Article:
Best way to Practice Comp pinball?


#21

Well look at that. All the advice worked. Took out first place in the junior division, 33rd out of 63 overall in the open division. Thanks again for all the help (I snuck in the finals in 14th but the bombed out)


#22

Nice job! Keep up the great playing and keep having fun! :slight_smile:


#23

great job, good to see new competitive player :slight_smile:


#24

Can I share this guide on a Facebook page with my newly formed Belles & Chimes League in Portland, Maine? We have a lot of new players who are looking to get better and this is an excellent guide. Most of the people in the league are not here on tiltforums yet, though I hope this will change in the future!


#25

Please feel free to share it as you wish.


#26

Thanks!!


#27

My advice would be, play with tilts set tight - NEVER restart a game if you have a bad first or second ball and play long hours.

A recent comp I entered, Qualifying started at 10am, I was finally knocked out at 2am the following morning. My stamina was definitely a factor.

How the hell @cayle played through to the final, and then went through to the final the following day is beyond me. My play on the second day was definitely compromised.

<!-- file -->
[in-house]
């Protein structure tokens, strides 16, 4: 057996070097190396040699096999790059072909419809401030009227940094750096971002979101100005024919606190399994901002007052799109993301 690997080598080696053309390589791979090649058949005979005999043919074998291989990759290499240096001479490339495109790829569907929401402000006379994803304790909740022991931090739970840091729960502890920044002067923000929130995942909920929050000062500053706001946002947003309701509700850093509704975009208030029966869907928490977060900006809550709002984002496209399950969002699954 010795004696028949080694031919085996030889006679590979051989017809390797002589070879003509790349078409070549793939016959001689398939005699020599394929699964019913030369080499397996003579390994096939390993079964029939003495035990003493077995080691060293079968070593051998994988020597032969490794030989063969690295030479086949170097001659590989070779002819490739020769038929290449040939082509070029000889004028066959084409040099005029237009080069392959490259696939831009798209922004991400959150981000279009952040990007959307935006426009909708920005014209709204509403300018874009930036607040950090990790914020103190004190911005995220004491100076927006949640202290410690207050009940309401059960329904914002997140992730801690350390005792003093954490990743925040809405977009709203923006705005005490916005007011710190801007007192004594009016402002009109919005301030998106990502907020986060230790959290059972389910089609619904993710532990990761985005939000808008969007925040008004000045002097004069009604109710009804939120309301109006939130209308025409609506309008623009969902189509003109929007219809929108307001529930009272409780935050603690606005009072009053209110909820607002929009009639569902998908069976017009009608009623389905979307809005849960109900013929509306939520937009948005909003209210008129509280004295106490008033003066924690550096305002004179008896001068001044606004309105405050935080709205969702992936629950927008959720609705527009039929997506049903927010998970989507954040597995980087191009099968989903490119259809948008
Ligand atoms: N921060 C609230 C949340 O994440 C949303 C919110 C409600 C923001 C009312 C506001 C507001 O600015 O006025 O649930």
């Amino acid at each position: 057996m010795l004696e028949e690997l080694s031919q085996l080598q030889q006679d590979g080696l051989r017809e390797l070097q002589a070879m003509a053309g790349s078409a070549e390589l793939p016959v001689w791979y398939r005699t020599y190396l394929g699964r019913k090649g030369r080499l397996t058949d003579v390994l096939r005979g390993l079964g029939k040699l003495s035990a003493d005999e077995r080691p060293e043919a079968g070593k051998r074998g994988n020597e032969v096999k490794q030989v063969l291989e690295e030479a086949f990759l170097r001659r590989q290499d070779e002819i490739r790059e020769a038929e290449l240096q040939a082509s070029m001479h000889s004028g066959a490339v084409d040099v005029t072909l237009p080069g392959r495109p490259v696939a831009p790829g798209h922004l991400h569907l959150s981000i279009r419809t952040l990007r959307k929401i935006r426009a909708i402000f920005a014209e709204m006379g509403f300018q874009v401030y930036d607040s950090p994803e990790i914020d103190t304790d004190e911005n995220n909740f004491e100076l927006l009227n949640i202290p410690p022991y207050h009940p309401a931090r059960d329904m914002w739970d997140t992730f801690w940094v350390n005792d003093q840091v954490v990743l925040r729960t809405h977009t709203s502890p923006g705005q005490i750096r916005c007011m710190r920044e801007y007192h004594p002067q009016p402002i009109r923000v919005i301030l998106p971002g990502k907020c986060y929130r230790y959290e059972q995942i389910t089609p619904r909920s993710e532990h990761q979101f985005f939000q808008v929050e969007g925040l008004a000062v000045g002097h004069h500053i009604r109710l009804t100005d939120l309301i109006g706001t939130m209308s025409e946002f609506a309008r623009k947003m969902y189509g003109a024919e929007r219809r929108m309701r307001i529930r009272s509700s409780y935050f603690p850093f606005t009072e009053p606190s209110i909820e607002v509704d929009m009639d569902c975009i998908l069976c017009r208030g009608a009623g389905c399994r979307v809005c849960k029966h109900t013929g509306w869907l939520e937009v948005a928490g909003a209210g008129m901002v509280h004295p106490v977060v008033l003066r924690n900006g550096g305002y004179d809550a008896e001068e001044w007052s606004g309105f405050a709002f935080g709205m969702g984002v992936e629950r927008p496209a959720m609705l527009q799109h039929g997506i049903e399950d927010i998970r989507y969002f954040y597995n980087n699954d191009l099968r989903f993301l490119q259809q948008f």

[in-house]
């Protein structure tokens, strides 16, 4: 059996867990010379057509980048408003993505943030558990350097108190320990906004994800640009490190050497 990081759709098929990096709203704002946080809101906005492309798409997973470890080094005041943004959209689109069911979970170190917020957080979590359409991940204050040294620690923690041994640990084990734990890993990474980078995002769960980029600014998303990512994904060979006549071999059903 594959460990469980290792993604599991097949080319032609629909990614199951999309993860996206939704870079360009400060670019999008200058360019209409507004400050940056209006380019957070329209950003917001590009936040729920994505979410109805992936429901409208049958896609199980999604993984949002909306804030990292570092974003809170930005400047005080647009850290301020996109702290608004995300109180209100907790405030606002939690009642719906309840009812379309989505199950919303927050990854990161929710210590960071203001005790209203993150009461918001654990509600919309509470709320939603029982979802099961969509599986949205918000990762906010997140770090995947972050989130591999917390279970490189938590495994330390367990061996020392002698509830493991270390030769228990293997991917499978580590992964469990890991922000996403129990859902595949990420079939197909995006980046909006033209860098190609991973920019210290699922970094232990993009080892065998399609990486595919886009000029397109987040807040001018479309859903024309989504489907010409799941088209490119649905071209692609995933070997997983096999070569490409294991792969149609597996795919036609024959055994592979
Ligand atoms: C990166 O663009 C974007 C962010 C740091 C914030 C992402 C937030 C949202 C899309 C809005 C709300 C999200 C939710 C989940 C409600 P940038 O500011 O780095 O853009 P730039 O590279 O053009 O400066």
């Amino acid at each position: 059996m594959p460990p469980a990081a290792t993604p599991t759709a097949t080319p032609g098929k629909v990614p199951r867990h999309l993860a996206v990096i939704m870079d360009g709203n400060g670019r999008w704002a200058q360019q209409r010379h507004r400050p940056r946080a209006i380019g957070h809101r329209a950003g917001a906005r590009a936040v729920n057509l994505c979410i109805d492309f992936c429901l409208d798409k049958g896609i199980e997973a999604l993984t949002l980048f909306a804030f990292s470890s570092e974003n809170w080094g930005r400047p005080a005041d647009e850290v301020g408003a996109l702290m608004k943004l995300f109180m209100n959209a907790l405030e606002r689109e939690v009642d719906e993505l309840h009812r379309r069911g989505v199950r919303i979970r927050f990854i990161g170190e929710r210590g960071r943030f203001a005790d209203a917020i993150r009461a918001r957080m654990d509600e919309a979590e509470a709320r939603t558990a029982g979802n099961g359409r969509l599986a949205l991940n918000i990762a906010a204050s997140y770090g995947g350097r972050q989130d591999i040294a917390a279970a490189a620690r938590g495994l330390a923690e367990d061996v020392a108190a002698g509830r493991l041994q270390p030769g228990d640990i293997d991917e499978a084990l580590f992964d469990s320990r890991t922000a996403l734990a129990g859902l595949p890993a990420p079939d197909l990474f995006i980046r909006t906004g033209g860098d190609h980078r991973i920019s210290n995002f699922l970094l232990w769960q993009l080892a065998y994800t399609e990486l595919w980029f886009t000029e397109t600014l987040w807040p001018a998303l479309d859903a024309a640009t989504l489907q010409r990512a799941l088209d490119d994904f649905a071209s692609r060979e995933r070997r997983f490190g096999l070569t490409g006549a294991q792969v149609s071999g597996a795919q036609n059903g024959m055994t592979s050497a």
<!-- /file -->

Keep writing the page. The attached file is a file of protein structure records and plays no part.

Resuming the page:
#28

I actually disagree with this. You will never learn and nudging techniques this way. Best to get good at them on a loose tilt then slowly dial down to what you can get away with on a tight tilt as you get better.


Do Tight Tilts Make You A Better Player
#29

My god, yes. IMO, one of the best things that PAPA ever did was to gradually move away from the ridiculously tight tilts they used to have and towards games that are actually playable. I remember a High Speed in B division many years ago that was so tight, a hit to the lockdown bar was risking a tilt. You basically just pushed the buttons and didn’t touch a thing. Other games would give warnings for flipping sometimes. It was awful. Eventually they learned other ways to make the games harder and the result is a better experience for everyone.

Bumping and nudging is a distinct skill and one of the many vectors of good, well-rounded play.


#30

Interesting, that must be one of the things I’m doing wrong.
I never seem to be able to adjust from “home tilts” to comp tilts


#31

If you have your own machines and you’re wanting to practice for Pinburgh, PAPA, FlipOut or other larger, established tournaments, set some/all of your games up like they’re setup at these competitions: 8 degrees of incline, sensitive and strong slings, strong flippers, conservative outlanes, rubbered/nerfed shots where applicable. It is generally more difficult to gain control of the ball on a tournament machine - learn to play more ‘on the fly’ and rely less on repetitive, controlled play. Learn alternate strategies so you’re prepared if the TD boogers up your ‘go-to’ shot on a particular game. If you’re used to this type of setup, you won’t be blindsided by tournament games and will do better.


#32

You mean that SW we played in league isn’t a good setup to practice comp pinball? :wink:


#33

You mean the “fourteen doc-ock-multiballs” Spider Man? Beautiful machine, but yea, you can’t let the right flipper go up further than factory, and certainly not with a loose tilt…